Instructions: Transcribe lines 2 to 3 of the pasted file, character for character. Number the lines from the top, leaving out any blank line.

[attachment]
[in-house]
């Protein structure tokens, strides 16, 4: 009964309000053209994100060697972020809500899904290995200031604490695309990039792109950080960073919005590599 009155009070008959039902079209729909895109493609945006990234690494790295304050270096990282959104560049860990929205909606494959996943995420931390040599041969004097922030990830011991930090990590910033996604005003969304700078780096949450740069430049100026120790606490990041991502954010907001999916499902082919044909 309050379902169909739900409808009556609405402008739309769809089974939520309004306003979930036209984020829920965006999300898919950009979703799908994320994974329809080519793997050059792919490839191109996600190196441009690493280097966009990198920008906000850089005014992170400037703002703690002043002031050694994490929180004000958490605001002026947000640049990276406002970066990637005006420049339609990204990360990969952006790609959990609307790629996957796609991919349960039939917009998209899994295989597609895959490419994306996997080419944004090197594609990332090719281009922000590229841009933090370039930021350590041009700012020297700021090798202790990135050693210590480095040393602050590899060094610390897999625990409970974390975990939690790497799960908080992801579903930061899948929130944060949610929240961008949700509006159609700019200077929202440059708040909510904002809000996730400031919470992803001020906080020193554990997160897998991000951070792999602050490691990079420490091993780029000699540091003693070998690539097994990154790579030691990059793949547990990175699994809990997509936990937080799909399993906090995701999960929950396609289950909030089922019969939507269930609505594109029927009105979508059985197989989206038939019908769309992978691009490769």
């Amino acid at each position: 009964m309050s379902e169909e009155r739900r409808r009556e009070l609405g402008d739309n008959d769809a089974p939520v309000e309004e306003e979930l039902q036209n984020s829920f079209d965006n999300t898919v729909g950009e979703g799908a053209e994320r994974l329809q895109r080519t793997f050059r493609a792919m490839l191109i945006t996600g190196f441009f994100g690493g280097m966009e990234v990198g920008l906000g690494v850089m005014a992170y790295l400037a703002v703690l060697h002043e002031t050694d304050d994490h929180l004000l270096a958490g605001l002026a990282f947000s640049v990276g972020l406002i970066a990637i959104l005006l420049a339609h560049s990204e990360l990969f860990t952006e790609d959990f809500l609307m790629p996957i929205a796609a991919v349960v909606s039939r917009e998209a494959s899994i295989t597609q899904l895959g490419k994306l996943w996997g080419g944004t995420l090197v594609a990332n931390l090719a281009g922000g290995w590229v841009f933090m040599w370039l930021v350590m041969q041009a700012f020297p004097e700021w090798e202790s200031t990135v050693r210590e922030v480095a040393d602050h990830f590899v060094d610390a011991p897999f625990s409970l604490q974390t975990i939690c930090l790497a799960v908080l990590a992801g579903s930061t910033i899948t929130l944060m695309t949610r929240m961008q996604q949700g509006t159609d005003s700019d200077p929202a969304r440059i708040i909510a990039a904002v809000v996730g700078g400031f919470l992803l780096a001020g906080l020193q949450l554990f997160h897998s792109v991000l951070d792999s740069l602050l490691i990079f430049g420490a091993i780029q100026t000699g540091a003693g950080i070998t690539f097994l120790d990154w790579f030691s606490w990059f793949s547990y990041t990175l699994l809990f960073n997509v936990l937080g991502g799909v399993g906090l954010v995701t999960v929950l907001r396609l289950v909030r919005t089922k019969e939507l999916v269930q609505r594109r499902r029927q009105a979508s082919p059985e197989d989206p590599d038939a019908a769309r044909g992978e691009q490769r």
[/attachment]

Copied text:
């Protein structure tokens, strides 16, 4: 009964309000053209994100060697972020809500899904290995200031604490695309990039792109950080960073919005590599 009155009070008959039902079209729909895109493609945006990234690494790295304050270096990282959104560049860990929205909606494959996943995420931390040599041969004097922030990830011991930090990590910033996604005003969304700078780096949450740069430049100026120790606490990041991502954010907001999916499902082919044909 309050379902169909739900409808009556609405402008739309769809089974939520309004306003979930036209984020829920965006999300898919950009979703799908994320994974329809080519793997050059792919490839191109996600190196441009690493280097966009990198920008906000850089005014992170400037703002703690002043002031050694994490929180004000958490605001002026947000640049990276406002970066990637005006420049339609990204990360990969952006790609959990609307790629996957796609991919349960039939917009998209899994295989597609895959490419994306996997080419944004090197594609990332090719281009922000590229841009933090370039930021350590041009700012020297700021090798202790990135050693210590480095040393602050590899060094610390897999625990409970974390975990939690790497799960908080992801579903930061899948929130944060949610929240961008949700509006159609700019200077929202440059708040909510904002809000996730400031919470992803001020906080020193554990997160897998991000951070792999602050490691990079420490091993780029000699540091003693070998690539097994990154790579030691990059793949547990990175699994809990997509936990937080799909399993906090995701999960929950396609289950909030089922019969939507269930609505594109029927009105979508059985197989989206038939019908769309992978691009490769």
């Amino acid at each position: 009964m309050s379902e169909e009155r739900r409808r009556e009070l609405g402008d739309n008959d769809a089974p939520v309000e309004e306003e979930l039902q036209n984020s829920f079209d965006n999300t898919v729909g950009e979703g799908a053209e994320r994974l329809q895109r080519t793997f050059r493609a792919m490839l191109i945006t996600g190196f441009f994100g690493g280097m966009e990234v990198g920008l906000g690494v850089m005014a992170y790295l400037a703002v703690l060697h002043e002031t050694d304050d994490h929180l004000l270096a958490g605001l002026a990282f947000s640049v990276g972020l406002i970066a990637i959104l005006l420049a339609h560049s990204e990360l990969f860990t952006e790609d959990f809500l609307m790629p996957i929205a796609a991919v349960v909606s039939r917009e998209a494959s899994i295989t597609q899904l895959g490419k994306l996943w996997g080419g944004t995420l090197v594609a990332n931390l090719a281009g922000g290995w590229v841009f933090m040599w370039l930021v350590m041969q041009a700012f020297p004097e700021w090798e202790s200031t990135v050693r210590e922030v480095a040393d602050h990830f590899v060094d610390a011991p897999f625990s409970l604490q974390t975990i939690c930090l790497a799960v908080l990590a992801g579903s930061t910033i899948t929130l944060m695309t949610r929240m961008q996604q949700g509006t159609d005003s700019d200077p929202a969304r440059i708040i909510a990039a904002v809000v996730g700078g400031f919470l992803l780096a001020g906080l020193q949450l554990f997160h897998s792109v991000l951070d792999s740069l602050l490691i990079f430049g420490a091993i780029q100026t000699g540091a003693g950080i070998t690539f097994l120790d990154w790579f030691s606490w990059f793949s547990y990041t990175l699994l809990f960073n997509v936990l937080g991502g799909v399993g906090l954010v995701t999960v929950l907001r396609l289950v909030r919005t089922k019969e939507l999916v269930q609505r594109r499902r029927q009105a979508s082919p059985e197989d989206p590599d038939a019908a769309r044909g992978e691009q490769r």